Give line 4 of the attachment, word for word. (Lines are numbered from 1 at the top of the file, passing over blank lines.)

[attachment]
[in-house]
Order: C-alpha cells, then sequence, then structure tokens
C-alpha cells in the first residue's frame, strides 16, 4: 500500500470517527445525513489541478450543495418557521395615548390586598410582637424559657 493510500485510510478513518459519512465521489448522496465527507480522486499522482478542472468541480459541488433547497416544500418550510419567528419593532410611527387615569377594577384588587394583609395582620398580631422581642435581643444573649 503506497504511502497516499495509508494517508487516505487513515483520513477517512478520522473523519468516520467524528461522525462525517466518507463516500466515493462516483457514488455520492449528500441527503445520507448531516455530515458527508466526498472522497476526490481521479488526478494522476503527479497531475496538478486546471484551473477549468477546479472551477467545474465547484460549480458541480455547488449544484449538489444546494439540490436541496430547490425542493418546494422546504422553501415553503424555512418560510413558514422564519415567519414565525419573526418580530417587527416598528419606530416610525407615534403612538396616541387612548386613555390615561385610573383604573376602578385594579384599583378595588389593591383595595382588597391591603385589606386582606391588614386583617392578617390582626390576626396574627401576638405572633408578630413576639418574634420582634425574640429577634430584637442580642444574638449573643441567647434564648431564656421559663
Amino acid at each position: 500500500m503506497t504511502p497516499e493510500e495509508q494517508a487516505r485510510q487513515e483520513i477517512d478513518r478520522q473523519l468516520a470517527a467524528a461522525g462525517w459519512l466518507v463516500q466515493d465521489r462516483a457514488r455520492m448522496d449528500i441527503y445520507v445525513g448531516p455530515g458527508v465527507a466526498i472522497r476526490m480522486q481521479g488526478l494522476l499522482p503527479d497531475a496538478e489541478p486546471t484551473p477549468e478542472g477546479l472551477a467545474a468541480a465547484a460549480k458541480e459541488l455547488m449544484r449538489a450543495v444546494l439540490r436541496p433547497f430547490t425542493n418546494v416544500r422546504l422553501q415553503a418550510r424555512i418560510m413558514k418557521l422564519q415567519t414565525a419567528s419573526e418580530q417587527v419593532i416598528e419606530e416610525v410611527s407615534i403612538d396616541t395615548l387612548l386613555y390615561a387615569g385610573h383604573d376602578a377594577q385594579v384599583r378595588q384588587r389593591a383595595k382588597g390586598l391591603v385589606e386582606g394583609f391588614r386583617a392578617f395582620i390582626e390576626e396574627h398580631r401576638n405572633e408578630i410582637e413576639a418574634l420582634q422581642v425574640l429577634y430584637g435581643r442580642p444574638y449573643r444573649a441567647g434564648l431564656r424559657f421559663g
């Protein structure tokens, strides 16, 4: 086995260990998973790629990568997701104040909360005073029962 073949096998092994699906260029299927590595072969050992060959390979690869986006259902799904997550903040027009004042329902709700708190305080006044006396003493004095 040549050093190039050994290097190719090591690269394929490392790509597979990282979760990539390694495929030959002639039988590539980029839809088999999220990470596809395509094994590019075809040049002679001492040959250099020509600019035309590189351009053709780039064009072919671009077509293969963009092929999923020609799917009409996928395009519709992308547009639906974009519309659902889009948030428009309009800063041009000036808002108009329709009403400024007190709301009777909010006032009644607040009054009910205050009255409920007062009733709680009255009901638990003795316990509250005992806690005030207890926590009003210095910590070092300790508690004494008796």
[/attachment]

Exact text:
Amino acid at each position: 500500500m503506497t504511502p497516499e493510500e495509508q494517508a487516505r485510510q487513515e483520513i477517512d478513518r478520522q473523519l468516520a470517527a467524528a461522525g462525517w459519512l466518507v463516500q466515493d465521489r462516483a457514488r455520492m448522496d449528500i441527503y445520507v445525513g448531516p455530515g458527508v465527507a466526498i472522497r476526490m480522486q481521479g488526478l494522476l499522482p503527479d497531475a496538478e489541478p486546471t484551473p477549468e478542472g477546479l472551477a467545474a468541480a465547484a460549480k458541480e459541488l455547488m449544484r449538489a450543495v444546494l439540490r436541496p433547497f430547490t425542493n418546494v416544500r422546504l422553501q415553503a418550510r424555512i418560510m413558514k418557521l422564519q415567519t414565525a419567528s419573526e418580530q417587527v419593532i416598528e419606530e416610525v410611527s407615534i403612538d396616541t395615548l387612548l386613555y390615561a387615569g385610573h383604573d376602578a377594577q385594579v384599583r378595588q384588587r389593591a383595595k382588597g390586598l391591603v385589606e386582606g394583609f391588614r386583617a392578617f395582620i390582626e390576626e396574627h398580631r401576638n405572633e408578630i410582637e413576639a418574634l420582634q422581642v425574640l429577634y430584637g435581643r442580642p444574638y449573643r444573649a441567647g434564648l431564656r424559657f421559663g